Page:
Minister defends roll-out of TB screening in Nunavut communities
”We’re learning best practices from every time we do this.”
Nunavut Health Minister George Hickes defended the speed at which intensive screening for tuberculosis is being rolled out in Nunavut communities, when speaking at the legislative assembly on Tuesday, Oct. 23.
Hickes was responding to a question from Arviat North–Whale Cove MLA John Main, who referred to news reports in which the Department of Health stated that 17 out of Nunavut’s 25 communities have TB outbreaks..
Main said, “If we are trying to achieve the goal of eliminating tuberculosis by 2030, it seems to me that we would need to speed things up a bit or increase our presence on the ground across Nunavut in terms of the longer term plans for screening clinics in other communities.”
Hickes responded, ”In early 2018 Qikiqtarjuaq had a screening project. Here we are in the fall of 2018 and we’re rolling out another community screening initiative in Whale Cove. We’re learning best practices from every time we do this. This is our second venture down this path of such an aggressive screening program.”
He added, “We’re going to learn more and we’re going to find efficiencies. We’re going to discover ways to improve and maybe look at piggybacking with our partners on making an even more aggressive foray into different communities for this disease that shouldn’t exist in today’s world.”
At an earlier point in the session, Hickes stressed that for anyone who wasn’t screened in Qikiqtarjuaq, or for anyone in any other community, “You don’t have to wait for a community screening program to come to your community to go into the health centre to be screened for tuberculosis.”
He recommended that if anyone believes that they have come into contact with the disease, they should go into the health centre and arrange a screening test.
During the screening campaign in Qikiqtarjuaq, which has a population of about 600, doctors and nurses found 12 active TB cases and handed out more than 100 new prescriptions for TB treatment medications.
Funding for screening clinics
Main asked Hickes about the funding used for the TB screening clinics.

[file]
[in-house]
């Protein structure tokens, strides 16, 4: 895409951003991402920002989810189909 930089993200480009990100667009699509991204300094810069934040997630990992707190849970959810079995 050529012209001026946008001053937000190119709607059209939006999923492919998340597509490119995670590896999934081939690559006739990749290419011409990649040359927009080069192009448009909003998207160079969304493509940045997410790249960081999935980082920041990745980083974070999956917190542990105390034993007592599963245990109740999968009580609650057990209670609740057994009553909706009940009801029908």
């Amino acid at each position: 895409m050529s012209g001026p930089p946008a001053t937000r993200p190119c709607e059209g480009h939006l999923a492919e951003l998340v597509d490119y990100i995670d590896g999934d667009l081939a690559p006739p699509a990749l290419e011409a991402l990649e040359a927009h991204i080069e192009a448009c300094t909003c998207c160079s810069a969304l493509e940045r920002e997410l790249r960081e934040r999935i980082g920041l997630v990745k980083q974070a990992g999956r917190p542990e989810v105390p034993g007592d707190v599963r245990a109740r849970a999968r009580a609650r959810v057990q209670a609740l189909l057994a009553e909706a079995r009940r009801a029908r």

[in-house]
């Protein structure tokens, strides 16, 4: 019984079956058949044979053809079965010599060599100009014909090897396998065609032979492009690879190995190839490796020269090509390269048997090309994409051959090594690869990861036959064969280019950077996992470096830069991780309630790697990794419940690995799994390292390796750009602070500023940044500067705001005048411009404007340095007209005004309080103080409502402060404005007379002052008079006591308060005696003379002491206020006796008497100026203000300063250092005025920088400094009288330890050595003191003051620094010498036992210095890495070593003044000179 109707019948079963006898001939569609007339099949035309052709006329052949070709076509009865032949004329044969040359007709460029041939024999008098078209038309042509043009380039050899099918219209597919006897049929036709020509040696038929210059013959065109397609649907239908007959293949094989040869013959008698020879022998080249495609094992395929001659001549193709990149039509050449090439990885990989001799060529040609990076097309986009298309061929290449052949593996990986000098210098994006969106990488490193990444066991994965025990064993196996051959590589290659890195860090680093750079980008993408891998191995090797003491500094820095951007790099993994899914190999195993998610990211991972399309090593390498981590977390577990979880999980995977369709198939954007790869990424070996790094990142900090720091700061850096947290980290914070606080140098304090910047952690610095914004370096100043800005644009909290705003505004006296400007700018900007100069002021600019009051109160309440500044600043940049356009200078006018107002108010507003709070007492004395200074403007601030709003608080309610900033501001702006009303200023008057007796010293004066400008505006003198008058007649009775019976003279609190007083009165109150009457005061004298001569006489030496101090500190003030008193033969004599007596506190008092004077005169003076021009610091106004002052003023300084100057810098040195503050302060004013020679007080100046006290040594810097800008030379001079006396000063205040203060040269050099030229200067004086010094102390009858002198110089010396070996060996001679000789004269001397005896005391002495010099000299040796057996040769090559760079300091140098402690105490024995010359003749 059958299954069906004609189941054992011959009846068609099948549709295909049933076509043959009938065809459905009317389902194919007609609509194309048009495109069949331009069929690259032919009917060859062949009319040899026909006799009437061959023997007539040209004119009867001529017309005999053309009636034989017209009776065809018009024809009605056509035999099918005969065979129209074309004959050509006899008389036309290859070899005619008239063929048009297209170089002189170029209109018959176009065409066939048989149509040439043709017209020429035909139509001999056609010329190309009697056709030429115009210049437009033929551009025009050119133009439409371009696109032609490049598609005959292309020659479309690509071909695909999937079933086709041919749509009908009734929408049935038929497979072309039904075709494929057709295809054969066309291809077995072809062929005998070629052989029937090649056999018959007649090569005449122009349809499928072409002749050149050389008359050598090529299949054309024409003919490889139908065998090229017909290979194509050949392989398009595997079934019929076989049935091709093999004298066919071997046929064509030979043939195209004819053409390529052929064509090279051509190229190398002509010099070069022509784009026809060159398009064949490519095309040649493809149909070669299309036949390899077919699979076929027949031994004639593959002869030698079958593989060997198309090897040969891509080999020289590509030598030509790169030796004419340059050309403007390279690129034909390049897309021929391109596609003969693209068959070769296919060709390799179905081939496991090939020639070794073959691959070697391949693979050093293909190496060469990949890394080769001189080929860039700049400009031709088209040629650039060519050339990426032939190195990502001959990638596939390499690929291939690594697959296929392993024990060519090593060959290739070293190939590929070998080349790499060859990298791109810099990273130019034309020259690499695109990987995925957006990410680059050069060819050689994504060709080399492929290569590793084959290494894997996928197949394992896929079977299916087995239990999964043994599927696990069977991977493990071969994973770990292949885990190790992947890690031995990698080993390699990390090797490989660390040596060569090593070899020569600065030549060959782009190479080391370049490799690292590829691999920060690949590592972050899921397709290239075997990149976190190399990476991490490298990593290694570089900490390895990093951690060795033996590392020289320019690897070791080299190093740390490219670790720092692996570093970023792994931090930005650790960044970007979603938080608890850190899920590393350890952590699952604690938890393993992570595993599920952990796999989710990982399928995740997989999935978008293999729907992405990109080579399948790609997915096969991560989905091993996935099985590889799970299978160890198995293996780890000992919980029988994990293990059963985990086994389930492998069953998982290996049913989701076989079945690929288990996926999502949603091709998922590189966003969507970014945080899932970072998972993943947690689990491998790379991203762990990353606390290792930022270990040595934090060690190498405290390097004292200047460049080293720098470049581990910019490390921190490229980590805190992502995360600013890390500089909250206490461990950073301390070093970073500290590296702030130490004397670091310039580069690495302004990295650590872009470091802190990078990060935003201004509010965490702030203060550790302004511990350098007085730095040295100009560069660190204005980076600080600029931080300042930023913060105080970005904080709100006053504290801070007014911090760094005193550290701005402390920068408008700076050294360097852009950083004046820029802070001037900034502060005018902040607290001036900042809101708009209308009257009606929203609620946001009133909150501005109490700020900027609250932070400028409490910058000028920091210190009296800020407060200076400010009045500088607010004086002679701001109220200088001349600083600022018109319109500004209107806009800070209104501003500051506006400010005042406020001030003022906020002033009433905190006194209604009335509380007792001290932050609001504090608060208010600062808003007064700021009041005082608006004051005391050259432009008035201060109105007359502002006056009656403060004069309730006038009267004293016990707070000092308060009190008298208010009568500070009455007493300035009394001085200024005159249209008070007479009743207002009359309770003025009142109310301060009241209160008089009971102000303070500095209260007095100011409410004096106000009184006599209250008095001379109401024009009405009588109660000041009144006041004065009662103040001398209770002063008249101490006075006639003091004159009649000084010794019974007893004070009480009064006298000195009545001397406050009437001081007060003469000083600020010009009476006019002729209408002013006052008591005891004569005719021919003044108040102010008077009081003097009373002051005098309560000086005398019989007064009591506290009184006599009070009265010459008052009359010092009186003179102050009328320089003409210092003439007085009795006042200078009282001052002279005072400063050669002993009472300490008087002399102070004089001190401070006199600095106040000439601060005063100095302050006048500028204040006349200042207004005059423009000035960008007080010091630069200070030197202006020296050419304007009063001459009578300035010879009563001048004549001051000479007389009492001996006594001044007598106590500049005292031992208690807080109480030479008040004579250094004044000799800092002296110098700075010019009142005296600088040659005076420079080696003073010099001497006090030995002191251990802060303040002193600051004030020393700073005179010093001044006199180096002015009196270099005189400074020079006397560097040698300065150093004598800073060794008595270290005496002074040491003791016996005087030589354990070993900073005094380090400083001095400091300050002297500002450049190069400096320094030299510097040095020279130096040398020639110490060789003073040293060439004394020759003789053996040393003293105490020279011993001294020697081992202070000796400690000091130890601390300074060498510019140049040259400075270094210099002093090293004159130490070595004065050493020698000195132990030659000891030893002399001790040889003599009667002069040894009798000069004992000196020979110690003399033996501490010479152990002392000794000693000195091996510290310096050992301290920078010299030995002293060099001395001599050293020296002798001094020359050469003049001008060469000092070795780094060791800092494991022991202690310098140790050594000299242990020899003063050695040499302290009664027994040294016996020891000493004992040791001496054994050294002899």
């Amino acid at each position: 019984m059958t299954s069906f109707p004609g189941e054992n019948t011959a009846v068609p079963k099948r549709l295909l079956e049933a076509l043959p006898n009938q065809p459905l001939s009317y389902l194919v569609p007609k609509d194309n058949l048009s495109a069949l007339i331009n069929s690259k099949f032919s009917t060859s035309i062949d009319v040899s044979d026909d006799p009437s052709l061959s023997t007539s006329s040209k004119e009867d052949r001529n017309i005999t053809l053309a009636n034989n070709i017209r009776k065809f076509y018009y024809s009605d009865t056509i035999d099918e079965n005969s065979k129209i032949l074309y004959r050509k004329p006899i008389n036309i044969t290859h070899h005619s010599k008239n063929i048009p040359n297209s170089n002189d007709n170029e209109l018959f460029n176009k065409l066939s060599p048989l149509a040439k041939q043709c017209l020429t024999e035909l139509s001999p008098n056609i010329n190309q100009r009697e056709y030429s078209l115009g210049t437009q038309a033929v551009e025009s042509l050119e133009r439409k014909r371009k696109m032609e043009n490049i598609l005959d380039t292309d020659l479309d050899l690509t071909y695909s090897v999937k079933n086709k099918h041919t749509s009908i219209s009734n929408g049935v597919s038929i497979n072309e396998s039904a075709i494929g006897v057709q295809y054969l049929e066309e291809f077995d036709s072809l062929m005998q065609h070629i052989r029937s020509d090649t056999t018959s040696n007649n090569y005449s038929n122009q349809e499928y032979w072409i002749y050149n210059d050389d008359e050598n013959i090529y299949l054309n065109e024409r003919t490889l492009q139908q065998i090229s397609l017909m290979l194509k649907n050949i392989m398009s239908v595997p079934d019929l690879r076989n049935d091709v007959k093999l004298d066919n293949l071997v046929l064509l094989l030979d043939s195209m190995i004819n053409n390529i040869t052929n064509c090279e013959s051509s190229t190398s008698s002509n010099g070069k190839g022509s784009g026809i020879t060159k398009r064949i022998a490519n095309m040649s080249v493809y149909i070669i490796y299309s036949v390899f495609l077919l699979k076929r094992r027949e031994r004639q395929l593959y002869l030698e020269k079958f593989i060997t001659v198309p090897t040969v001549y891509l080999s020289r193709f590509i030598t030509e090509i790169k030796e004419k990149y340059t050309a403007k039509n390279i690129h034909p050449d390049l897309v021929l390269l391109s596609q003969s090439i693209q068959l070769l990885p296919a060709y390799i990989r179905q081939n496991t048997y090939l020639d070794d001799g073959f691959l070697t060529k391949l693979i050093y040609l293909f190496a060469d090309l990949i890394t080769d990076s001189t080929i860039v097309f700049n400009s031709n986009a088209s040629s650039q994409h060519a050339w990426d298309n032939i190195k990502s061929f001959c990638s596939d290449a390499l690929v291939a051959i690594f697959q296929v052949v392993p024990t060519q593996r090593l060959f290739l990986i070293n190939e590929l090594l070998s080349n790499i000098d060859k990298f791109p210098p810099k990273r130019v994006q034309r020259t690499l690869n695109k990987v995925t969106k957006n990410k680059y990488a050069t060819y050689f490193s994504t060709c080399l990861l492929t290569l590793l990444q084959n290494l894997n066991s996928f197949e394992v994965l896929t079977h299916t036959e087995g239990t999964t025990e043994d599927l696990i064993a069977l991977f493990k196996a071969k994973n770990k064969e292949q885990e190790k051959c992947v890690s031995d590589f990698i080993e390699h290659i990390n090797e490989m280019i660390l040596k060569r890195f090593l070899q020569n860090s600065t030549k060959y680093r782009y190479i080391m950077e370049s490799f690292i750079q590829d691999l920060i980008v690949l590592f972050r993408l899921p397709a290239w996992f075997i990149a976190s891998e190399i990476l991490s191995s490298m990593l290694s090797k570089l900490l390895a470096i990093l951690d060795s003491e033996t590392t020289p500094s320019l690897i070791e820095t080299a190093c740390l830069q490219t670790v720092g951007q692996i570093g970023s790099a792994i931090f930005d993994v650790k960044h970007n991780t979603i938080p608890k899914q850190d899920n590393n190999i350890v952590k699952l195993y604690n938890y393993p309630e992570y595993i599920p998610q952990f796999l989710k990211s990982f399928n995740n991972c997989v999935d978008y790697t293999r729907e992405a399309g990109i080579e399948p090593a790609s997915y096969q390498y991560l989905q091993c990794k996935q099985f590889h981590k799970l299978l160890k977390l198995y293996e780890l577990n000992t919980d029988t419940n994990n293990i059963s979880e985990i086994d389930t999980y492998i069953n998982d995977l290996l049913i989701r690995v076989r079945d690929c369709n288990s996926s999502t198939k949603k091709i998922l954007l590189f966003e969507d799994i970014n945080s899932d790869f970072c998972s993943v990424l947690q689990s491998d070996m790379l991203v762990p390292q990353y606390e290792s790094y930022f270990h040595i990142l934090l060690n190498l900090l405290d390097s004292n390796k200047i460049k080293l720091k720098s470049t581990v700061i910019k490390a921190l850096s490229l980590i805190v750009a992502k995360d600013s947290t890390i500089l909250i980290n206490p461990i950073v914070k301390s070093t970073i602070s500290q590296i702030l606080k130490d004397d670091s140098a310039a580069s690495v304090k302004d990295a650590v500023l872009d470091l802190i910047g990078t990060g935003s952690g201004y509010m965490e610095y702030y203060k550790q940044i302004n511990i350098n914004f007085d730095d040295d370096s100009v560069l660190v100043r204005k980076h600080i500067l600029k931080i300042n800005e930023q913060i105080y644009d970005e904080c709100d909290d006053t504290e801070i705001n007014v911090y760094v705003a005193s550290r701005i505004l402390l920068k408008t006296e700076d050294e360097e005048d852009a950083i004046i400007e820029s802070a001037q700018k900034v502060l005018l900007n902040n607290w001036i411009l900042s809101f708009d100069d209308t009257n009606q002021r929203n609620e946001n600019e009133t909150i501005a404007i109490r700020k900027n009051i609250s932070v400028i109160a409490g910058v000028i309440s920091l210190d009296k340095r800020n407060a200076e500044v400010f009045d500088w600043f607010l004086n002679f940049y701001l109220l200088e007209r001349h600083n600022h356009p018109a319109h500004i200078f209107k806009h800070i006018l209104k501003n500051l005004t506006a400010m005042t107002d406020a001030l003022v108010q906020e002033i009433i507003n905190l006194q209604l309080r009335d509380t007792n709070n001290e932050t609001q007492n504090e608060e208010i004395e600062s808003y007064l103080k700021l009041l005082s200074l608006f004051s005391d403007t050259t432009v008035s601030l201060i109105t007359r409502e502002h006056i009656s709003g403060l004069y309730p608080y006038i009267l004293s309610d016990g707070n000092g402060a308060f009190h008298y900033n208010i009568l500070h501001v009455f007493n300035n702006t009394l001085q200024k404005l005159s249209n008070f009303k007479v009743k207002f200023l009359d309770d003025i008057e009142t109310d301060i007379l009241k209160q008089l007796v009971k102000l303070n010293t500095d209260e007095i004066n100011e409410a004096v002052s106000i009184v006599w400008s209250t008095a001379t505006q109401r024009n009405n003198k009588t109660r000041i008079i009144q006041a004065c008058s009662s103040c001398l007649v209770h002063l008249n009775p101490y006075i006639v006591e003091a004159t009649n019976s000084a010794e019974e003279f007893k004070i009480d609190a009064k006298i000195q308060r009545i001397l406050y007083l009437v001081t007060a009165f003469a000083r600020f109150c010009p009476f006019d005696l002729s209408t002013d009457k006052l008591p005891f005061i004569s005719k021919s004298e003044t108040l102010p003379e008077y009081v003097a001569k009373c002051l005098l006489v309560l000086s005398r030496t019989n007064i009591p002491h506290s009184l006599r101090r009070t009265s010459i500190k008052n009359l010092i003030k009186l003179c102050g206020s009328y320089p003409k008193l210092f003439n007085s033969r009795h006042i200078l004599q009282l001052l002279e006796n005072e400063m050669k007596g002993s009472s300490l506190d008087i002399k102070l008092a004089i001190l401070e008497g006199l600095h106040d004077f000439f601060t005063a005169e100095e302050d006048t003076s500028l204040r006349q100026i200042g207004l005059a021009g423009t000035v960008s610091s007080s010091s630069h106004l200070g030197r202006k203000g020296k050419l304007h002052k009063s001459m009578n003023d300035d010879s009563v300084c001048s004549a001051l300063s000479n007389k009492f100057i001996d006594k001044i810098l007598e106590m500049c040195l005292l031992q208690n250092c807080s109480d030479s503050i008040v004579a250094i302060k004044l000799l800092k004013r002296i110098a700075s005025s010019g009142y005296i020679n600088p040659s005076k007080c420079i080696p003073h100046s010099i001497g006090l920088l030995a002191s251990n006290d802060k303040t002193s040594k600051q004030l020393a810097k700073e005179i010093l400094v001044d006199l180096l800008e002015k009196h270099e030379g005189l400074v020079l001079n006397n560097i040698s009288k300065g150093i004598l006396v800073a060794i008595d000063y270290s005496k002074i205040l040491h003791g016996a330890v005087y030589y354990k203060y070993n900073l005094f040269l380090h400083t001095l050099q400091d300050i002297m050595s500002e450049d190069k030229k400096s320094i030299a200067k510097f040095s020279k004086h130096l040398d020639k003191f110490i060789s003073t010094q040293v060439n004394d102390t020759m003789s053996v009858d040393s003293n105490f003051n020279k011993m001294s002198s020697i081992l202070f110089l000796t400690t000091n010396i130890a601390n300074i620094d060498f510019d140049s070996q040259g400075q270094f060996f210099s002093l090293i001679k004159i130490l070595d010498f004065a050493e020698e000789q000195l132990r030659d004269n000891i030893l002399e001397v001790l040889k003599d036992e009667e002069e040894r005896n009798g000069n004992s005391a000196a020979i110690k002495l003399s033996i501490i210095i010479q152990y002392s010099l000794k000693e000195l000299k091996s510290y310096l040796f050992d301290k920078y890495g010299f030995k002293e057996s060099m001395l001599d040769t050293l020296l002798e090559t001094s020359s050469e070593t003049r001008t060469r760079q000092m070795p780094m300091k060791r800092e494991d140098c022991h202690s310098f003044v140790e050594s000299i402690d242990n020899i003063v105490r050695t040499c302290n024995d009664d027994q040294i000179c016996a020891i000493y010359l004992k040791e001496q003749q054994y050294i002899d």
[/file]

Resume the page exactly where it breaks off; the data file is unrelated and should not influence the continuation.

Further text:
Commenting that the Department of Health is always short of funds, Main referred to the federal government’s budget announcement last February that $27.5 million would be dedicated to eliminating tuberculosis and that the funding would be funnelled through Inuit Tapiriit Kanatami.
Main asked whether the minister could “provide an update on what funding ITK has allocated towards tuberculosis activities in Nunavut to date and if any of that funding is being used to help pay for activities in Whale Cove?“
The minister commended ITK for having lobbied very successfully to get those funds.
He added, “Those funds are accessed by the Department of Health based on proposals. We submitted a proposal to put community screening through Qikiqtarjuaq and again a proposal that was accepted, so we’re receiving $1 million of that money that was allocated to ITK to roll out again another community screening project.”
Screening in Whale Cove
Main also asked for an update on the scope of the community screening in Whale Cove, which started on Monday, Oct. 22.
Hickes said that his department has flown in 15 staff who’ve been contracted through the Department of Health to provide the screening.
He added that these are “a lot of the same people that were in Qikiqtarjuaq, so they already have some experience of working in Nunavut with Nunavummiut.”
The minister explained that the screening process does not just involve “identifying active cases of TB, but one of the real goals out of this other than just education is to identify latent TB, which again can lead to people getting the illness of active TB. We want to make sure that through the screening process, there is also an education component to it.”
Hickes thanked the hamlet of Whale Cove for their cooperation and added that there would be an economic benefit to the hamlet, because in the individuals who were flown in to do the screening are staying in hotels in the community.